The Great Depression of the 1930s depressed, among other things, home building. Housing starts plummeted 90%, from 937,000 in 1925 to barely 93,000 in 1933. In 1940 rents reached an all-time high, prompting the very first Federal Government rent controls. By the end of the war housing demand had been steadily outstripping supply for an entire generation.
he end of the Second World War brought a sea change to American housing that In just 20 short years altered the entire American landscape, creating whole new towns and cities where none had existed before, and inventing an entirely new American lifestyle.
By 1946, the demand for new housing had been growing for years. All of the "strategic" materials needed to build housing went to war with our armed forces and built barracks, airfields and officer's clubs from Burma to Murmansk.
The most costly and deadliest war of all time was finally over. The total wealth of the nation had doubled in just four years.
Nazi Germany, then Imperial Japan had unconditionally surrendered. Americans produced more food than they could eat, more clothing than they could wear, more steel than they could use, and pumped more than half of all the world's oil. Americans had money jingling in their pockets for the first time in a long time.
There were a record number of marriages in 1946 and again in 1947, and a record number of births — the beginning of the Baby Boom generation. Young couples with infants were living above garages, in spare rooms, in tiny apartments with their parents; returning veterans were forced to live in their cars. The ideal of actually owning a home was distant dream to the average wage-earner.
The government erected temporary veterans shelters to ease the problem in particularly overcrowded areas. It took years and years to save enough for the hefty down payment on even a modest pre-war house. So, the most that young post-war families looked forward to was just something clean and decent to rent.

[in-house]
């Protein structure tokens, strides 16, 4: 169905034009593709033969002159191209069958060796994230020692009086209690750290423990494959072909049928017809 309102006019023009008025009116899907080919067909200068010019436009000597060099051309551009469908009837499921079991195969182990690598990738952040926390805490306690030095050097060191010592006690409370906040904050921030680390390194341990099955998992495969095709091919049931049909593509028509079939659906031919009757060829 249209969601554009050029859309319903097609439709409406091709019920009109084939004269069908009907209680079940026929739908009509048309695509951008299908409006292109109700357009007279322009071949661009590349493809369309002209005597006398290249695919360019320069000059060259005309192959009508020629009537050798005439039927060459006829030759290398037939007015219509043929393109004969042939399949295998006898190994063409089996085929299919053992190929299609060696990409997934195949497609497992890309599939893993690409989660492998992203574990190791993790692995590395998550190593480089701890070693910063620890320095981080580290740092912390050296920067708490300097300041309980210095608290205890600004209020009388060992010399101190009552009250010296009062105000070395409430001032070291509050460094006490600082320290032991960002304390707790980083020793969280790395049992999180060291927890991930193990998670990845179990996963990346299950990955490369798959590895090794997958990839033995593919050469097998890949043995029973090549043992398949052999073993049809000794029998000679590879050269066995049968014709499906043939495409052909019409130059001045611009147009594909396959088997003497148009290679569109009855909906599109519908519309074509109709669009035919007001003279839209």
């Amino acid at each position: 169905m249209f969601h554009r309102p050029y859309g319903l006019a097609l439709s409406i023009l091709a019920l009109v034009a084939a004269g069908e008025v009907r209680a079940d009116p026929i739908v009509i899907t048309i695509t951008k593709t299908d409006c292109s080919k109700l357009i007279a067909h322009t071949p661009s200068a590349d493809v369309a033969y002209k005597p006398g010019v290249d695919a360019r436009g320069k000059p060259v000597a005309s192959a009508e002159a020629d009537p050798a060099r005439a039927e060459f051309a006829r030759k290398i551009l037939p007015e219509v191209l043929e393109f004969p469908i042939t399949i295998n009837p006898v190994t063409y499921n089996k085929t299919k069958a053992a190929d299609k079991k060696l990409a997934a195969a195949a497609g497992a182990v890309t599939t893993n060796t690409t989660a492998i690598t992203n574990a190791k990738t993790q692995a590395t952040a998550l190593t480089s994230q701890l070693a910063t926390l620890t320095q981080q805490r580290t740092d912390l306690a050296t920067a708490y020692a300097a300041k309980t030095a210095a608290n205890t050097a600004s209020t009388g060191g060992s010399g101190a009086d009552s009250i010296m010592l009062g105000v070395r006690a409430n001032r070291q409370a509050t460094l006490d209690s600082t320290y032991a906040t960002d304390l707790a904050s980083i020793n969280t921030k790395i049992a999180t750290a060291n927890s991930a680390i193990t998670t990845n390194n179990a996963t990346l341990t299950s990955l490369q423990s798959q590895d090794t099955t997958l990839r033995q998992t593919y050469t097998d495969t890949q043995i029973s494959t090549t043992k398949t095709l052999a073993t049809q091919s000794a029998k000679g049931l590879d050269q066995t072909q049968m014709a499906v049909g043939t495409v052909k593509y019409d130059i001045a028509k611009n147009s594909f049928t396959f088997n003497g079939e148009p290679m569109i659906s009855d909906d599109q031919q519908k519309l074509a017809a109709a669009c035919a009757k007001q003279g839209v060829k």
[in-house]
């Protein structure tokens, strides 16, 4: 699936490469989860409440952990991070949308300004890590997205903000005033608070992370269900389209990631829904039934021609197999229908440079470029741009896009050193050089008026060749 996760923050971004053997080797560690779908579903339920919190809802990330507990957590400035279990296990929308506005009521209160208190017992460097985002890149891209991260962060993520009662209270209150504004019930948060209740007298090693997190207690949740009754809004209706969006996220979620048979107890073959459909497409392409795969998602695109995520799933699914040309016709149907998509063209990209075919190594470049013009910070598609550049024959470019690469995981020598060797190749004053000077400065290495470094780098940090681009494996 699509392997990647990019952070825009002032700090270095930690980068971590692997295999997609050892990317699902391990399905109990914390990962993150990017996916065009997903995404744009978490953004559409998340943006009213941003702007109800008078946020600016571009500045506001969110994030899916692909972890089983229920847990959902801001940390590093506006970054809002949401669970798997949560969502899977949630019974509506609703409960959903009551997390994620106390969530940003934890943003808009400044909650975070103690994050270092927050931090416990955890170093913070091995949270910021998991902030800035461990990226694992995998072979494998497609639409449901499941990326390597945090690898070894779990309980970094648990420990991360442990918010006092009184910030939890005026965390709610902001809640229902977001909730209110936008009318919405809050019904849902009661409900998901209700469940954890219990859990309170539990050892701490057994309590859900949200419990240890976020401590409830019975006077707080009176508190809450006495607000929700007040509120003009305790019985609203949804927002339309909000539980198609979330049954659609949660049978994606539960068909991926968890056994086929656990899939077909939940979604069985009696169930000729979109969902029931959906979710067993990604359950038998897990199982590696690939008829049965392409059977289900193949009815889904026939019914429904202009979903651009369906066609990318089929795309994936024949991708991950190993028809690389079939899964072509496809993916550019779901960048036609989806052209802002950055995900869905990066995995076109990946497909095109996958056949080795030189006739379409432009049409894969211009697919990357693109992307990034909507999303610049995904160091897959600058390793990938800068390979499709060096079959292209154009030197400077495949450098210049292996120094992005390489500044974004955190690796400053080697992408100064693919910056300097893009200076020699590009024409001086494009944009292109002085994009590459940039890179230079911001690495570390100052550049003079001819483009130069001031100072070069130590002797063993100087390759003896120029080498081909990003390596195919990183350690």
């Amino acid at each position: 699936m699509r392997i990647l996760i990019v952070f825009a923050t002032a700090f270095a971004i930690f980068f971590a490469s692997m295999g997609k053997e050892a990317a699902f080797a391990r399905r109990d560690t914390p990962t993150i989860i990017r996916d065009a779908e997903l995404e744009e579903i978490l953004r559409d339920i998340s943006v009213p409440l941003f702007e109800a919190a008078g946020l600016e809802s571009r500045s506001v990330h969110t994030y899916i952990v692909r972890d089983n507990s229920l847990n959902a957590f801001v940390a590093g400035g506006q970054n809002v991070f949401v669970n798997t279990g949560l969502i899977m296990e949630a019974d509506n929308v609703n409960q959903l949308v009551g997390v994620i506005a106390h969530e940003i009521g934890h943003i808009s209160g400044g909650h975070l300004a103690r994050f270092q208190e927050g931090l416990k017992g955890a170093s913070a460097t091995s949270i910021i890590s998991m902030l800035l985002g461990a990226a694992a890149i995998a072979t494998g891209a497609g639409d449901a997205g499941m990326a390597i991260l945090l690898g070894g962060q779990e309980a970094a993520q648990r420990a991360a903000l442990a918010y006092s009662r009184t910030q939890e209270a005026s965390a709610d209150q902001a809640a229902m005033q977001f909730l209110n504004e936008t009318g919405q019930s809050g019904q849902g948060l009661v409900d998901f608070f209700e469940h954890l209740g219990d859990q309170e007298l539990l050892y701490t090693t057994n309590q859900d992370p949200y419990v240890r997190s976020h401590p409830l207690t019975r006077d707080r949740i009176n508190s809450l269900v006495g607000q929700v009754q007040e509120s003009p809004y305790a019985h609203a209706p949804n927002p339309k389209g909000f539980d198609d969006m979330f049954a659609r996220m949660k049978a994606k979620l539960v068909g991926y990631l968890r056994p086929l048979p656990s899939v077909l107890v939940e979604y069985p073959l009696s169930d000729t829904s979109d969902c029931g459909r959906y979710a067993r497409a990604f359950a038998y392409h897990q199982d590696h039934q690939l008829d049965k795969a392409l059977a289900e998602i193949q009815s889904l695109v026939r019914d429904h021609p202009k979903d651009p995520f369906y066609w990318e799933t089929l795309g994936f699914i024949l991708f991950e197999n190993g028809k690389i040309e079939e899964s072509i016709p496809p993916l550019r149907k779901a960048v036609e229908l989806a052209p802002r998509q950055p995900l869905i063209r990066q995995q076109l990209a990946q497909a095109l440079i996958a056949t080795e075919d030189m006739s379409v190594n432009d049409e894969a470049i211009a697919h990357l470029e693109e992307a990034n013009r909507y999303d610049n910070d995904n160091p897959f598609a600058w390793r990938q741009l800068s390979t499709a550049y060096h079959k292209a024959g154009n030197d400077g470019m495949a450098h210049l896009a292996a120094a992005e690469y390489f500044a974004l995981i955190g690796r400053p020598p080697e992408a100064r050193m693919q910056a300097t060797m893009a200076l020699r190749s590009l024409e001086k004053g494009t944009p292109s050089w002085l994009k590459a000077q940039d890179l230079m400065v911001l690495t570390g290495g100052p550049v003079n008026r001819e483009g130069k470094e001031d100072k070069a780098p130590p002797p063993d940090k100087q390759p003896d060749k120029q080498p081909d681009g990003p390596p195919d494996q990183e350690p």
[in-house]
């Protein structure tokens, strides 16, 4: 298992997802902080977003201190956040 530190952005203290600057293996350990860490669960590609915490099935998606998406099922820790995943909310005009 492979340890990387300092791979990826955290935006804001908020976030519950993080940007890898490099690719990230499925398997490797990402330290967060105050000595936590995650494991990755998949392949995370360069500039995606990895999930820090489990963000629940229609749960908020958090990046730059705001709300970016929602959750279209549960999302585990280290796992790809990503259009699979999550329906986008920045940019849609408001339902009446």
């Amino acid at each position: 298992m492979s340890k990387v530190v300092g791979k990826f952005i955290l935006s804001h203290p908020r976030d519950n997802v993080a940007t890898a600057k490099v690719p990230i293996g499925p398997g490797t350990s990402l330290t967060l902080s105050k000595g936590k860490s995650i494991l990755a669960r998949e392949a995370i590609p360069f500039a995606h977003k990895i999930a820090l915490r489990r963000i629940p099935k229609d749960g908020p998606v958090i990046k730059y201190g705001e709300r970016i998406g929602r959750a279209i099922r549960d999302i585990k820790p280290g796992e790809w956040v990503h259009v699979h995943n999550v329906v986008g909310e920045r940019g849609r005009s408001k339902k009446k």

But, what people wanted was housing: good, clean affordable housing. Home-ownership was something most considered completely out of reach until much later in life, if at all.
But, for once, and perhaps the last time, the United States Congress was leagues ahead of the American public.
Starting as a modest and almost unnoticed provision of the Servicemen's Readjustment Act of 1944 (popularly known as the "GI Bill of Rights"), the government gave each of the over 13 million returning veterans the ability not just to rent, but actually buy a modest first home by eliminating the down payment and guaranteeing part, and later all, of his or her mortgage.
Thirteen million American men and women had just returned from wartime military service.
Lives that had been on hold since the attack on Pearl Harbor in December, 1941 were resumed.